22Jan January 22, 2021 Friday, Week 2 in Ordinary Time

January 22, 2021
Friday, Week 2 in Ordinary Time

1st Reading: Hebrews 8:6-13

Mediator of a new covenant

Jesus has now obtained a more excellent ministry, and to that degree he is the mediator of a better covenant, which has been enacted through better promises. For if that first covenant had been faultless, there would have been no need to look for a second one.

God finds fault with them when he says: “The days are surely coming, says the Lord, when I will establish a new covenant with the house of Israel and with the house of Judah; not like the covenant that I made with their ancestors, on the day when I took them by the hand to lead them out of the land of Egypt; for they did not continue in my covenant, and so I had no concern for them, says the Lord. This is the covenant that I will make with the house of Israel after those days, says the Lord: I will put my laws in their minds, and write them on their hearts, and I will be their God, and they shall be my people. And they shall not teach one another or say to each other, ‘Know the Lord,’ for they shall all know me, from the least of them to the greatest. For I will be merciful toward their iniquities, and I will remember their sins no more.” In speaking of “a new covenant,” he has made the first one obsolete. And what is obsolete and growing old will soon disappear.

Responsorial: Psalm 84:8, 10-14

R./: Kindness and truth shall meet

Let us see, O Lord, your mercy
and give us your saving help.
His help is near for those who fear him
and his glory will dwell in our land. (R./)

Mercy and faithfulness have met;
justice and peace have embraced.
Faithfulness shall spring from the earth
and justice look down from heaven. (R./)

The Lord will make us prosper
and our earth shall yield its fruit.
Justice shall march before him
and peace shall follow his steps. (R./)

Gospel: Mark 3:13-19

The twelve appointed apostles

Jesus went up the mountain and called to him those whom he wanted, and they came to him. And he appointed twelve, whom he also named apostles, to be with him, and to be sent out to proclaim the message, and to have authority to cast out demons. So he appointed the twelve: Simon (to whom he gave the name Peter); James son of Zebedee and John the brother of James (to whom he gave the name Boanerges, that is, Sons of Thunder); and Andrew, and Philip, and Bartholomew, and Matthew, and Thomas, and James son of Alphaeus, and Thaddaeus, and Simon the Cananaean, and Judas Iscariot, who betrayed him.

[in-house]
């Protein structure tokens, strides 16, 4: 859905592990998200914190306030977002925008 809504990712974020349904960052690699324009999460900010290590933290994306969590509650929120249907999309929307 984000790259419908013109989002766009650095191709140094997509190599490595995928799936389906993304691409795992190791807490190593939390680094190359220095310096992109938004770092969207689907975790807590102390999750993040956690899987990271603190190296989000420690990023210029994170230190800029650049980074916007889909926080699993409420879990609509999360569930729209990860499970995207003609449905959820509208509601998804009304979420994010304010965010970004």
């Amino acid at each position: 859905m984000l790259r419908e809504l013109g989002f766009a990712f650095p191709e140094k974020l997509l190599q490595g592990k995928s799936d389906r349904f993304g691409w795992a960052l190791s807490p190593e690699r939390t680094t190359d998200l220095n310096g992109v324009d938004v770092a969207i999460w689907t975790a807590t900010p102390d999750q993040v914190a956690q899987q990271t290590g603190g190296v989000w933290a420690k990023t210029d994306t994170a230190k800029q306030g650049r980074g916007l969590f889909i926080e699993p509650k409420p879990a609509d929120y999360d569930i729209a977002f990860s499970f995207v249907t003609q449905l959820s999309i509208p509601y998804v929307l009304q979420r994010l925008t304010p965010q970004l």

Called to covenant

Jesus going up the mountain with the twelve chosen to be leaders evokes memories of Moses going up Mount Sinai to receive God’s law and covenant. Even if the epistle to the Hebrews sees the Mosaic covenant as obsolete, the early Christians felt a link between the two covenants. When God made a new covenant with the house of Israel it did not empty the Mosaic law of all meaning, for it is often quoted in the Gospels.

What is obsolete is the spirit of rigidity. The letter kills, the spirit gives life. We try to conform our wills to God’s will, not as slaves but as children, not for seeking reward but to express love and gratitude, not for external show but for inner peace. Even the smallest demand of the law is fulfilled in essence when a Christian lives in a loving spirit.The covenant is lived amid the vicissitudes of human life.

Jesus went up the mountain to select his leadership team. Mountains were a favourable place for prayer and for locating sanctuaries. To find motivation for living the new covenant, we need to value quiet prayer, to find our one security in the Lord. Luke notes how Jesus spent the entire night in a prayer-vigil before choosing the twelve. That scene evokes awareness of God’s presence in our lives, letting Him touch our hearts and motives. This can renew our outlook, and help us to a new covenant, vibrant with the presence of Jesus.

Each is needed

Jesus sent out the twelve he had chosen to share in his work. He sent them out to do what he was doing, to preach the gospel and to heal the sick. He needed the help of others to do the work he had been sent to do.

We are to be his eyes, his ears, his hands, his feet and his voice, continuing his work today. He wants to work in and through us. Each of us has a role to play. The letter to the Hebrews states that in the church everyone is a first-born child and a citizen of heaven. There are no second class citizens in the church. Each is a vital member of Christ’s body uniquely graced by the Lord for his work and mission in the world..

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